... meaning the big glue stain seen in "Bread" wasn't there at the start; it was mere coincidence that a couple of the "Mirror" bright patches (whatever they are) appeared in similar locations near the bottom.  This realization threw us back to square one, prompting a completely fresh look at, among other things, the individual frames from the Jefferies Tube scene.  While the data in each is of very low quality - given the dim light level and small object size - something new was detected... a slight but consistent change within the moiré field as Scotty's hand movement alters our viewing angle of it.  Note in particular the fairly blank circle in Frame 6 versus the distinct darker center patch in 12:

Such a change in appearance at different viewing angles can only come from either a lenticular (think of those old "3D" baseball cards) or a moiré effect, but what kind?  We know the top isn't a transparency, and printed layers don't behave this way.  About to throw in the towel, we took one last dive into our collection of all the Edmund Scientific materials Wah would likely have had access to, which included this complete "Experimenter's Moiré Kit with Booklet (Stock No. 70718)," from which six of his seven known paper moiré images were cut from (below is of course our copy, not his, which is not known to have survived):

Noticed among the contents, still taped to the back of a seperate ad sheet titled "Multi-Lensed Thermoplastic Sheeting," was a long-overlooked small envelope:

Inside were two unassuming sample pieces of flexible, translucent plastic, each about 2 x 2.5" with a 0.009" thickness, with one side being a bit shinier than the other:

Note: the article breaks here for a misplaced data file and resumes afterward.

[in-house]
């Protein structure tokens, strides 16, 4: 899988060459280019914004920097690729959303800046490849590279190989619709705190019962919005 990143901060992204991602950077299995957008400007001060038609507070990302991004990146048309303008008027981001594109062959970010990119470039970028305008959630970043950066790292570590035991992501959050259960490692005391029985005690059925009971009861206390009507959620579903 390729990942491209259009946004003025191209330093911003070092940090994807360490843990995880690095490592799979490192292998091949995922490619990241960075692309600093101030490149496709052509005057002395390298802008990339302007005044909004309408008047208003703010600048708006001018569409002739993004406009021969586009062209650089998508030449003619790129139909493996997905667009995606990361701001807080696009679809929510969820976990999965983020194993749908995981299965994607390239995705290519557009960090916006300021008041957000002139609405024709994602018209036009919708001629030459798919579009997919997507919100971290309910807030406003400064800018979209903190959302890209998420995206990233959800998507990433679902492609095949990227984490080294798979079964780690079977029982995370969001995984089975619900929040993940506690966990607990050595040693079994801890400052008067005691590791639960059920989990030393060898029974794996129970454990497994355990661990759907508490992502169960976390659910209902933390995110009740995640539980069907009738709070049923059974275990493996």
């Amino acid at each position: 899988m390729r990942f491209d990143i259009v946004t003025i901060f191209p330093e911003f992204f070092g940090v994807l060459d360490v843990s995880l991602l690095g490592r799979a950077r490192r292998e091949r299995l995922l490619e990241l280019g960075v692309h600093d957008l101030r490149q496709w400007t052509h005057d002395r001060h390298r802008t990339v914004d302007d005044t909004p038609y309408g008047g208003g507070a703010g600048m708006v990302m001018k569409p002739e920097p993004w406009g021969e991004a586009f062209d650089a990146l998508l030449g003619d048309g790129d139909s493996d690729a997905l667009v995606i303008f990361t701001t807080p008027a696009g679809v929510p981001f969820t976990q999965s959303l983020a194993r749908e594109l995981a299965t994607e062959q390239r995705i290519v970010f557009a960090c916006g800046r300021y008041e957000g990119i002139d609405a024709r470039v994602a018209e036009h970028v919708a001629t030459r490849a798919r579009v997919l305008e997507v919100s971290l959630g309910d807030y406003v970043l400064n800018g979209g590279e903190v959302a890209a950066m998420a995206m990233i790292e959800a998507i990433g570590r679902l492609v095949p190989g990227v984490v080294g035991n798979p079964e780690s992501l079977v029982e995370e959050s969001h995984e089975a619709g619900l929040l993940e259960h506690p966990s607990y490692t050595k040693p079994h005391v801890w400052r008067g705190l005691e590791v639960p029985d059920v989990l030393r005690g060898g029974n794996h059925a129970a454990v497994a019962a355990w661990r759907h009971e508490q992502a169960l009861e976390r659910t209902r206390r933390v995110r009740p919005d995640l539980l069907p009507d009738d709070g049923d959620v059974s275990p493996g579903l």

Following for the first time the attached instructions (here's front and back), the shinier of the two sides were put together, and... ZOWIE!

As you see, depending on their angle against each other, the moiré effects from this material are highly varied and often striking, as instead of the usual black ink on ink, we get here light playing upon light, and in a stereoscopic "3-D" way that no camera can fully capture.  All these effects come from the 10,000 parabolic lenses per square inch molded into one side:

The two sets of lenses interact, such that when one sheet is rotated against the other, we see large cells that shrink to dots, then morph into swaths of light & dark that coalesce into lines, which revert back after 90 degrees and repeat again as rotation continues.  And under point-source lighting, assorted sparkles can also appear throughout:

It should be noted the moiré effects from these sheets can change somewhat depending both on the lighting and viewing angles.  Plus the effects can even fade away when there's the slightest gap between the two plastic layers:

So the big question is... can these sheets replicate the various looks in Theta's "Mirror" Jefferies Tube scene?  The closest that can be achieved with clean layers is when the two are in exactly the 0 degree position (as per the big matrix above):